JSIT22-02: The Retirement Implications of Non-Standard Work



With a rise in non-standard work – independent contracting, freelancing, temporary, on-call, and “gig work” – research has focused on implications for economic security. These forms of work tend to be more precarious, lack employer-sponsored benefits and labor protections, thus leading to greater economic insecurity compared to traditional employment. Some groups may choose non-standard work when they lack better options, exacerbating long-standing inequities.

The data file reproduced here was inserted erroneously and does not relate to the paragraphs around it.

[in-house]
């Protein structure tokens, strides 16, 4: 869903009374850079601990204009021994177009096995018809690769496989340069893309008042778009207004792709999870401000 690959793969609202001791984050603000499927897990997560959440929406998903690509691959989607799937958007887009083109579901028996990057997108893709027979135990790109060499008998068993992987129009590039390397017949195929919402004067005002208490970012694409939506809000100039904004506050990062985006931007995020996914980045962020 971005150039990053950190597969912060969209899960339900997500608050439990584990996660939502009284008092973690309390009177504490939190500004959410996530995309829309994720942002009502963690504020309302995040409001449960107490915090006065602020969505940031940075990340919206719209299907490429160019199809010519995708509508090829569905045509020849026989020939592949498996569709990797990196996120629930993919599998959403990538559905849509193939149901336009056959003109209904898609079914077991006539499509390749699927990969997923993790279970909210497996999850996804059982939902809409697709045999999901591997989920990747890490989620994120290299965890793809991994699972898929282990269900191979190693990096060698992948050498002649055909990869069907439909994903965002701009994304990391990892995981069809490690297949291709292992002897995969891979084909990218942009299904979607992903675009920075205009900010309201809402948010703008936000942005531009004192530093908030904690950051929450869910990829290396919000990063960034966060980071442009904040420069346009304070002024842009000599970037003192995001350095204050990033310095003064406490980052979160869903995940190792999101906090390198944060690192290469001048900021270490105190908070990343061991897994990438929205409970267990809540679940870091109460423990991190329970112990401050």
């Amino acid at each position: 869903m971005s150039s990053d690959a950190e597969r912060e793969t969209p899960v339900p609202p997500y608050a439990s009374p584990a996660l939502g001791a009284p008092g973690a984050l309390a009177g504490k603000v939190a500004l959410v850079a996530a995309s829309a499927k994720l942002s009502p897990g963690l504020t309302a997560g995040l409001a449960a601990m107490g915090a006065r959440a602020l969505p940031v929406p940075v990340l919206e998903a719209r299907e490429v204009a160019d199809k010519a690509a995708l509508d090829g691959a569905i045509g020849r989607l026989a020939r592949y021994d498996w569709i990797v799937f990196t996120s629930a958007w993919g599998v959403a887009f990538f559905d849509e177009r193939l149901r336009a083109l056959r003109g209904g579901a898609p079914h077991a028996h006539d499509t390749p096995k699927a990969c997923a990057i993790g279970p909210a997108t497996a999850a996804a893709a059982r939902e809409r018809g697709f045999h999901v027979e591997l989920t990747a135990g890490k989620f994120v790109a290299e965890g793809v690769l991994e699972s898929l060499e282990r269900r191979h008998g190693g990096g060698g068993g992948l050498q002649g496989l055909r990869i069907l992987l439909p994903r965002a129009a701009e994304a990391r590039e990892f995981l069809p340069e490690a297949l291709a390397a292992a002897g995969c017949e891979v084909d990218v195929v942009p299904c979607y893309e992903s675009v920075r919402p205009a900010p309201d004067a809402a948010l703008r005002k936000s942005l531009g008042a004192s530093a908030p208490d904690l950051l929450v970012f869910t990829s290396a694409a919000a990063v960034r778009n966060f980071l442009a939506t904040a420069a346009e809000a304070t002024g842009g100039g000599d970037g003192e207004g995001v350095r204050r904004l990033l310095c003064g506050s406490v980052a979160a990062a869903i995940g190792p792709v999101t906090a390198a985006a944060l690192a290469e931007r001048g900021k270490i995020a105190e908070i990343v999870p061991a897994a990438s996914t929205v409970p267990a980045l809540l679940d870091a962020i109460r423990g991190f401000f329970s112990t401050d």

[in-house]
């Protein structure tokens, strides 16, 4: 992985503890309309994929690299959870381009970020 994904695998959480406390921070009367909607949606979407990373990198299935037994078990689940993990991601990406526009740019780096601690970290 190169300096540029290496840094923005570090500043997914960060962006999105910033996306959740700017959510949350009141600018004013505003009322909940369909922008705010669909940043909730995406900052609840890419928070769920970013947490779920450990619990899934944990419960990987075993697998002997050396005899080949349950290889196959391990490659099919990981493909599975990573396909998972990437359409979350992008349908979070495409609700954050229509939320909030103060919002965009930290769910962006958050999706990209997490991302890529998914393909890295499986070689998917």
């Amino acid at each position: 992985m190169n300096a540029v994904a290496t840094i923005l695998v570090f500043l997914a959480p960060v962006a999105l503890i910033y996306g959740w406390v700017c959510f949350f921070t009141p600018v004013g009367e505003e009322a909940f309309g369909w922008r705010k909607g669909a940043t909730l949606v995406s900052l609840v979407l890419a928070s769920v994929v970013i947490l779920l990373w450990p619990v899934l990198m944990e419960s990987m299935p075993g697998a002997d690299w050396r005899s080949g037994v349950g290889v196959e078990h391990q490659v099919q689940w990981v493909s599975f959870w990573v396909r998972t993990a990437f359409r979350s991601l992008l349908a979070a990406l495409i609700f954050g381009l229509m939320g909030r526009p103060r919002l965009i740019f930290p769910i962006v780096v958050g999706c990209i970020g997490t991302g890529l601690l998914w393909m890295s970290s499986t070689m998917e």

Previous research suggests that more than half of the U.S. population lacks sufficient retirement savings. The situation may be more severe among non-standard workers, who do not have access to employer-sponsored benefits and may have fewer opportunities to save for retirement. Using the 2017 National Financial Well-Being Survey, this descriptive study will compare retirement outcomes for traditional and non-standard workers, examining differences across demographic categories. It will suggest the degree to which future generations of older adults may be unable to retire or have greater economic needs in retirement. Variation across demographic characteristics will identify inequities, such as whether non-standard work is associated with better or worse outcomes among different segments of the population


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